Daybreakers : An Ok Oh Movie Review
I can clearly recall my first brush with religion. I remember getting into the station wagon, the whole family minus the oldest brother, and heading out to a church near Bridal Trails. I remember the explicit nature of the fact that my parents were "church hunting." I remember going down some stairs to the basement Sunday School room partitioned by nude-colored fold-out hard partitions, each "class" separated by age. I remember the yellow pencil with the name of the church they gave me. Free. I remember asking at the end of class if I could have another pencil. They gave me three to take home. We never went back to that church. I am told by both parents that I come from a history of religious people. Growing up, in our living room, a massive bible took up the better part of one of the book shelves. Frayed a little at the edges, the two square feet it took up was nonetheless one of the sturdiest spaces in our house. Besides the Lee-Enfield bolt action rifle, that bible was the most curious tactile thing to my young hands. The gilt pages were thin, like rice paper, the covers joined both by a strong, wood enforced spine on the "back" as well as big, gold, hinged clips on the "front." The print, in German, had that Gothic looping and pointing of a Gutenberg-Bible-Meets-New-York-Times and the pictures that dotted every handful of pages showed these Teutonic giants rummaging around the rocks in pink and blue togas. It was the book one of my paternal great-great-grandfathers, a Lutheran minister, son of a Lutheran minister, brought over from what other people call the old country. I can't really call it the old country myself, it feels too far removed. For my mother's part, she tells a story of a Québécoise Catholic priest who fell in love with a French nun, leaving the church to start one half of her family. My brother became a Presbyterian minister when I was in high school. I don't remember his ordination, but recall visiting him many times in Pasadena where he went to seminary. All of this to say, it is no wonder that I like vampire films so much. And films about the devil. The sticky conundrums of the damned is like catnip to me. However I am not a horror film person. The sadistic, slash them up genre, the violence for violence sake type, means little to me. But violence for the sake of eternal evil somehow brings pleasure. I put it all down to congenitality. Last night we watched Daybreakers, a vampire film with an industrofasco-corporate-CDC twist. In it, Ethan Hawke wears the slack jawed disbelief on that hang dog face we've come to expect. In it, the producers couldn't afford Famke Jansen so they hired Claudia Karvan. In it, Willem Dafoe talks in a vaguely southern accent and Sam Neill, playing Sam Niell, does his very best work once his head has been removed from his body. Michael Dorman somehow elicits an honest semblance of a redemptive arc. The thing works pretty well. It is a compact movie that moves at a pace that can't be describe as self-indulgent; neither of the hold-the-shot-too long variety nor the cut-the-crap-out-of-it variety. Actually, it is the tight, concise story telling that makes this film entirely watchable. The film itself is beautifully lit and composed in that quasi-sinister way to evoke the expected feeling of modern corporate dread, tinged with that sinking supernatural feeling. The big letdown comes in the editing. I don't mean the editing from shot to shot, the style or technique, rather, the director leans pretty heavily on the ah-ha moments, the savior moments and weird eye-to-eye touching moments that one expects in a lesser film. And all in all, this is a lesser film. There are too many unnecessarily loose ends, too many uninteresting (read: rote) plot developments, too little supernatural hokum to be anything more. But wait till you get a load of Sam Neill's eye-blink.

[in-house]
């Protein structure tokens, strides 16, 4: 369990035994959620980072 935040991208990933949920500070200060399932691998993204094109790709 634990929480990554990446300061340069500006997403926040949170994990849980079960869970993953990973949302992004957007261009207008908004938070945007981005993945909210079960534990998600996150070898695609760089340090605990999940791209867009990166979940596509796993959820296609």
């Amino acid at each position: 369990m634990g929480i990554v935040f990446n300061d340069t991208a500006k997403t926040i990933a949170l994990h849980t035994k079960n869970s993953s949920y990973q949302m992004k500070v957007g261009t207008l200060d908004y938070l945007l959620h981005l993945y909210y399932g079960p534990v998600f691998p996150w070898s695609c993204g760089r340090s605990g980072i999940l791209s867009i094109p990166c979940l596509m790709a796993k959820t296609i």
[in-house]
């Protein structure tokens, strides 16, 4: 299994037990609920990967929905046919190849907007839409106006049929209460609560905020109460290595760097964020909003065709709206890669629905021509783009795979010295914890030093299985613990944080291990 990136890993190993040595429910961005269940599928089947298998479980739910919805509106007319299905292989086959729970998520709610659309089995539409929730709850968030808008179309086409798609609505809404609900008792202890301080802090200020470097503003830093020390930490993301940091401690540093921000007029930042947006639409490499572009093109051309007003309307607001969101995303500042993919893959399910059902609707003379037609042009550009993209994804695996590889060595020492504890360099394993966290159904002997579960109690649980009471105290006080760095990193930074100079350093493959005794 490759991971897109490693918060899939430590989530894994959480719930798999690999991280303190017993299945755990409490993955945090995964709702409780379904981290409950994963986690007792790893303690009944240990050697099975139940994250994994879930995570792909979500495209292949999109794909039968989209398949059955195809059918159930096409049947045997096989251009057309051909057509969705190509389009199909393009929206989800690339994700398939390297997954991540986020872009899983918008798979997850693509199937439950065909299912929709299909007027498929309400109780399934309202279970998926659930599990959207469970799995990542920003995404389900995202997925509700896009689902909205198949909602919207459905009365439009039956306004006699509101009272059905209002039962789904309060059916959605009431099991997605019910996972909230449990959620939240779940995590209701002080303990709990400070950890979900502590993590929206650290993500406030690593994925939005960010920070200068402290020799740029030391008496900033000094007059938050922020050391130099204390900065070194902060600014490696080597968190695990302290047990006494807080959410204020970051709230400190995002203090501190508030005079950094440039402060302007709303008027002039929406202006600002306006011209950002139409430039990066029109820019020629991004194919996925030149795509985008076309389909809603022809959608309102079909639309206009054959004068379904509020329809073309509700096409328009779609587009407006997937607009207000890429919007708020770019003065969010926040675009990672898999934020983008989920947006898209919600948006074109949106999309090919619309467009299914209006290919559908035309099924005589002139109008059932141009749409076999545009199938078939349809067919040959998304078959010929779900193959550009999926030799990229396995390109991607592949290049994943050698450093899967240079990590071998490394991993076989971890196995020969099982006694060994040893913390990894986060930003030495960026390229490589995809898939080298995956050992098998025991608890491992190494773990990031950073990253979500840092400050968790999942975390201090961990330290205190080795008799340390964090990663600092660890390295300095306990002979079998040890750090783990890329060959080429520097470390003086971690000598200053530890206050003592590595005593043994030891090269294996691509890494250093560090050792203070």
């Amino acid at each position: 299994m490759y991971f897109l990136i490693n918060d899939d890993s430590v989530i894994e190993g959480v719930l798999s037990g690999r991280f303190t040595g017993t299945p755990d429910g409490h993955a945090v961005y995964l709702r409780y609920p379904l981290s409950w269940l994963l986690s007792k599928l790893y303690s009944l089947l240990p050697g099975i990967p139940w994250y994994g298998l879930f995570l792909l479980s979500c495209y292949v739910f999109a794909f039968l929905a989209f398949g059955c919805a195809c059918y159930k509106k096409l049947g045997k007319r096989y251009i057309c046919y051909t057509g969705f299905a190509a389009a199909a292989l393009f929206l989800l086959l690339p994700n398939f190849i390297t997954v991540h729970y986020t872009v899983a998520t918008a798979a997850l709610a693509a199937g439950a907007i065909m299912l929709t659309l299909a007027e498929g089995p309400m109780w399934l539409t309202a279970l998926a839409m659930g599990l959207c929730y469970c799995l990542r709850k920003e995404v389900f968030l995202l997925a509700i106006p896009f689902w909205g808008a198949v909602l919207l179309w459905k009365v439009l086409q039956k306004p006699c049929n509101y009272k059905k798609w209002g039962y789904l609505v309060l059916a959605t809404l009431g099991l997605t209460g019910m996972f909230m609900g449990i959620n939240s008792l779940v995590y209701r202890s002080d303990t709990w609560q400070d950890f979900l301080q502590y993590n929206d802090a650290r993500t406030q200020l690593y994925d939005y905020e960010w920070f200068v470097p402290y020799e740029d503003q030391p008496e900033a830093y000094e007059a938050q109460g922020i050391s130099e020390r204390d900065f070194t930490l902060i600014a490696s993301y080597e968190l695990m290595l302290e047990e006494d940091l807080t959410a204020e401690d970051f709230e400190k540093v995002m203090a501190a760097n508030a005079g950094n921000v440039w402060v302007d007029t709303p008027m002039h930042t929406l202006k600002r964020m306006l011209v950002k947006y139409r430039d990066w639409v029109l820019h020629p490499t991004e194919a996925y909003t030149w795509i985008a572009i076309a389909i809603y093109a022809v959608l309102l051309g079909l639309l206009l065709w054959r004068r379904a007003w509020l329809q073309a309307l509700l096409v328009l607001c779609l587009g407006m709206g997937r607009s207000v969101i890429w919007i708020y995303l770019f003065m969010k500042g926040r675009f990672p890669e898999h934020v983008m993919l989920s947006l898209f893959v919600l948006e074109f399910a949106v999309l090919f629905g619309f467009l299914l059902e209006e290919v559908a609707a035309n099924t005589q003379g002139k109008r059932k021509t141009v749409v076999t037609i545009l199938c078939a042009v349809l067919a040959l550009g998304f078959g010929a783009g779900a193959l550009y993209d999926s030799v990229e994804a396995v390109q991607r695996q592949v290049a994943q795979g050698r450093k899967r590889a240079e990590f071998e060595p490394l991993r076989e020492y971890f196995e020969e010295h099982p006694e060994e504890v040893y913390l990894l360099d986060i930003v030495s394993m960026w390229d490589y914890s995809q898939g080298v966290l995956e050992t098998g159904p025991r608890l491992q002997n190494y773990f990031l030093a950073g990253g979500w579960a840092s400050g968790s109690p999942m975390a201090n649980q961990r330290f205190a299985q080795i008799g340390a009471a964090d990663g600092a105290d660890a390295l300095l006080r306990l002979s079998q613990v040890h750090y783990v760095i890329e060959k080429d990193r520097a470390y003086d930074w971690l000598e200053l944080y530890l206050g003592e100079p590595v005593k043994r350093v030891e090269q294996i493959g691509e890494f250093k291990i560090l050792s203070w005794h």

Labels: Insignificant Others